Supervisors: Ullah and M. Ali Babar

Project #12: Metadata augmentation of Combat System Maps

Combat Management Systems are used to empower naval platforms throughout the world in the execution of their missions. An important feature of a Combat Management System is the ability to visualize a situation and the environment in which it occurs. A ""Map Server"" provides reference information to components, such as user interfaces, that support building a cohesive and consistent picture of the evolving situation for all consumers of the information.

This project aims to build a Map Server of tomorrow that will provide an enhanced map to the end-users. The Map Server will be built by combining the rich contextual data, providing both a graphical picture of what things are at a location, together with more descriptive data that give a richer picture of each entity's capabilities and characteristics.

The expected outcome of this project is a metadata-enabled Combat Management Systems ""Map Server"" that incorporates the Graphical Information System (GIS). The developed Map Server should provide a deeper level of details about locations or areas, which will be used to conduct a range of analyses and experiments. The effectiveness of the Map Server will be evaluated in manipulating and visualizing the information of the Map Server over traditional maps (augmented with reference information metadata concepts).

Supervisors: M. Ali Babar and Tim Priest

Project #13: Police Robots: Facilitating coordination using digital rules of engagement

What if robots and human police worked together to protect and serve the communities of Australia? How would we ensure that these robotic Artificial Intelligence machines adhere to the principles that our human police learn through years of training and working in teams? When confronted with a sticky situation, our police make the best decisions they can based on what we might call "rules of engagement" (or RoE). These rules are spread throughout law and code of conduct, and are written in natural language. As such, this stratification and fuzziness of rules is not particularly suited to AI systems, that typically require precise instructions to make decisions and act accordingly.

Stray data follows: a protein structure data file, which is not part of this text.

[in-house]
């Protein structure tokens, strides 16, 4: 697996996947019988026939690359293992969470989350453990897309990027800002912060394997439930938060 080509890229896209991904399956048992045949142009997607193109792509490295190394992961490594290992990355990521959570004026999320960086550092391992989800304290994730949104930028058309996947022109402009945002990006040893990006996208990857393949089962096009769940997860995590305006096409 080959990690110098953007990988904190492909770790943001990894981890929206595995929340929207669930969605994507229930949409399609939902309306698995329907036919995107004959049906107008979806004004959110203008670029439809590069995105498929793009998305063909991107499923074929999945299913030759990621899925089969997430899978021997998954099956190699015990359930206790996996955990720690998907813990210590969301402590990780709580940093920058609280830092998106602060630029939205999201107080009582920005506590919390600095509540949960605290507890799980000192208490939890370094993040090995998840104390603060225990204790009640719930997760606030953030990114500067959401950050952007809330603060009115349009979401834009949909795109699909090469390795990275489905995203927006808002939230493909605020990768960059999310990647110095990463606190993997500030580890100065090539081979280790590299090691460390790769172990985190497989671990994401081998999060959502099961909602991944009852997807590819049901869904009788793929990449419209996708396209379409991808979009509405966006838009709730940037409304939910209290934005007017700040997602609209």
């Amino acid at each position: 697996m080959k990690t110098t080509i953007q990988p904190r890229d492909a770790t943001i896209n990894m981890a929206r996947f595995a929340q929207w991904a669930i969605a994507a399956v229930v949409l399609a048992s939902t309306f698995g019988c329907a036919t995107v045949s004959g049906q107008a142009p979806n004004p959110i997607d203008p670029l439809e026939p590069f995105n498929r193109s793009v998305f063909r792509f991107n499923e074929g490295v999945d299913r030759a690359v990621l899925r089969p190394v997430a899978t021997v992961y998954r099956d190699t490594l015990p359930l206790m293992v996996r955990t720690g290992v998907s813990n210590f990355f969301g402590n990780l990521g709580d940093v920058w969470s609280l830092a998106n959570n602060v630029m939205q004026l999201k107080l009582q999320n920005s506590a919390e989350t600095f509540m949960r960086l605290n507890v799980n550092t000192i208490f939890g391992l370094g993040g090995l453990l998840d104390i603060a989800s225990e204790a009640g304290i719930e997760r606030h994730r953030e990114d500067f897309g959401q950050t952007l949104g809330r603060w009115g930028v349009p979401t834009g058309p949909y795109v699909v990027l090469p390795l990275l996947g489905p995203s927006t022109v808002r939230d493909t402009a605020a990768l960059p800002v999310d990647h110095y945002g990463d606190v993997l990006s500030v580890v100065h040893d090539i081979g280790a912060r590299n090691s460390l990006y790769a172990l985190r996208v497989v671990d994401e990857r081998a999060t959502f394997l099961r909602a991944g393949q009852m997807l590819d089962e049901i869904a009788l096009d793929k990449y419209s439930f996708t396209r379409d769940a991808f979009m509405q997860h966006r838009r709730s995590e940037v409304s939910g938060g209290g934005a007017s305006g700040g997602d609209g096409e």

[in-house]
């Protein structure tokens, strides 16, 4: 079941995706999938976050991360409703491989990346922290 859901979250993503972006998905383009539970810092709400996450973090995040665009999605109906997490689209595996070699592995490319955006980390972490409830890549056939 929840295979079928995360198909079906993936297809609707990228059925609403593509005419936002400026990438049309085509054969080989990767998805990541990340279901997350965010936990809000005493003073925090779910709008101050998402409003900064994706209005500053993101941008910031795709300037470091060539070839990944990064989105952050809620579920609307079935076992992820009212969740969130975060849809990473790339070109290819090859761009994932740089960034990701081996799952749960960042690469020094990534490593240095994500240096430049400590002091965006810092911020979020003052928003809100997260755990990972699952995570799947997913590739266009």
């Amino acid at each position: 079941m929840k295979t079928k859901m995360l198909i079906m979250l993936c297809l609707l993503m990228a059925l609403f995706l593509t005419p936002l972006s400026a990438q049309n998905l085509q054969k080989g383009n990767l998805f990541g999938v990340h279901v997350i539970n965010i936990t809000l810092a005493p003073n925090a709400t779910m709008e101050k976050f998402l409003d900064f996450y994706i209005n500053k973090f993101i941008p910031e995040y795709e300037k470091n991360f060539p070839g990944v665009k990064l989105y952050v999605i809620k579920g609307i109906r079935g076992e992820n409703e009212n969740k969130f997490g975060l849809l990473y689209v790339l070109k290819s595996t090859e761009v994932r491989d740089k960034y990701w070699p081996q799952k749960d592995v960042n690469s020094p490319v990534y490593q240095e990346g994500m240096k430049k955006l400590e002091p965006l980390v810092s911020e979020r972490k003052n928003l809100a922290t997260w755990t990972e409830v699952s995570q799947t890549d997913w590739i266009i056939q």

This project, hosted by the Human and Autonomous Decision Systems group at DST, will investigate methods and technologies that could form part of the future teaming of robots and human police. We are open to solutions, but this project could involve natural language processing, knowledge graphs, reasoning or a combination of innovative techniques. Whatever the solution, your goal is to help robot police adhere to rules of engagement and as such become key team players in the protection and service of Australian communities.